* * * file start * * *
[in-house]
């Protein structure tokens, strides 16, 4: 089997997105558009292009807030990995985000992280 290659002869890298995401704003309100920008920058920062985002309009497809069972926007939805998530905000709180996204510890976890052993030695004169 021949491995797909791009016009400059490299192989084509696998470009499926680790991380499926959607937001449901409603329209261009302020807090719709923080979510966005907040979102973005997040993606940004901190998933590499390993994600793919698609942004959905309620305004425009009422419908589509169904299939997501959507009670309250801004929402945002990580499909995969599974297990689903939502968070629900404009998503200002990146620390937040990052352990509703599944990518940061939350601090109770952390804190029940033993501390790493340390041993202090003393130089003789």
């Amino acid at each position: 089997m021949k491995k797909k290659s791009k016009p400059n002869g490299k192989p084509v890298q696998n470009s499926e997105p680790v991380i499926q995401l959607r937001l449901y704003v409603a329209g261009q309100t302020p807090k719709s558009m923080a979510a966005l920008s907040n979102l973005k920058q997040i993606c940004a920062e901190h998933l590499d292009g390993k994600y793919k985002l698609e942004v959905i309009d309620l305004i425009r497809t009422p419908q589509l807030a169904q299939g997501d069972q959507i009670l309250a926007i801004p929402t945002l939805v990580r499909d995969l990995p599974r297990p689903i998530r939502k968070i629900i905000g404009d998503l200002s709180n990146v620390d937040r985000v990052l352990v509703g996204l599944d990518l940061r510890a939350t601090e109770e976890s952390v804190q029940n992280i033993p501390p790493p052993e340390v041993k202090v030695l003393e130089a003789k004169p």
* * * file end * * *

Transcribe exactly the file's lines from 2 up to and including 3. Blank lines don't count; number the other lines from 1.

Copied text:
């Protein structure tokens, strides 16, 4: 089997997105558009292009807030990995985000992280 290659002869890298995401704003309100920008920058920062985002309009497809069972926007939805998530905000709180996204510890976890052993030695004169 021949491995797909791009016009400059490299192989084509696998470009499926680790991380499926959607937001449901409603329209261009302020807090719709923080979510966005907040979102973005997040993606940004901190998933590499390993994600793919698609942004959905309620305004425009009422419908589509169904299939997501959507009670309250801004929402945002990580499909995969599974297990689903939502968070629900404009998503200002990146620390937040990052352990509703599944990518940061939350601090109770952390804190029940033993501390790493340390041993202090003393130089003789």
């Amino acid at each position: 089997m021949k491995k797909k290659s791009k016009p400059n002869g490299k192989p084509v890298q696998n470009s499926e997105p680790v991380i499926q995401l959607r937001l449901y704003v409603a329209g261009q309100t302020p807090k719709s558009m923080a979510a966005l920008s907040n979102l973005k920058q997040i993606c940004a920062e901190h998933l590499d292009g390993k994600y793919k985002l698609e942004v959905i309009d309620l305004i425009r497809t009422p419908q589509l807030a169904q299939g997501d069972q959507i009670l309250a926007i801004p929402t945002l939805v990580r499909d995969l990995p599974r297990p689903i998530r939502k968070i629900i905000g404009d998503l200002s709180n990146v620390d937040r985000v990052l352990v509703g996204l599944d990518l940061r510890a939350t601090e109770e976890s952390v804190q029940n992280i033993p501390p790493p052993e340390v041993k202090v030695l003393e130089a003789k004169p």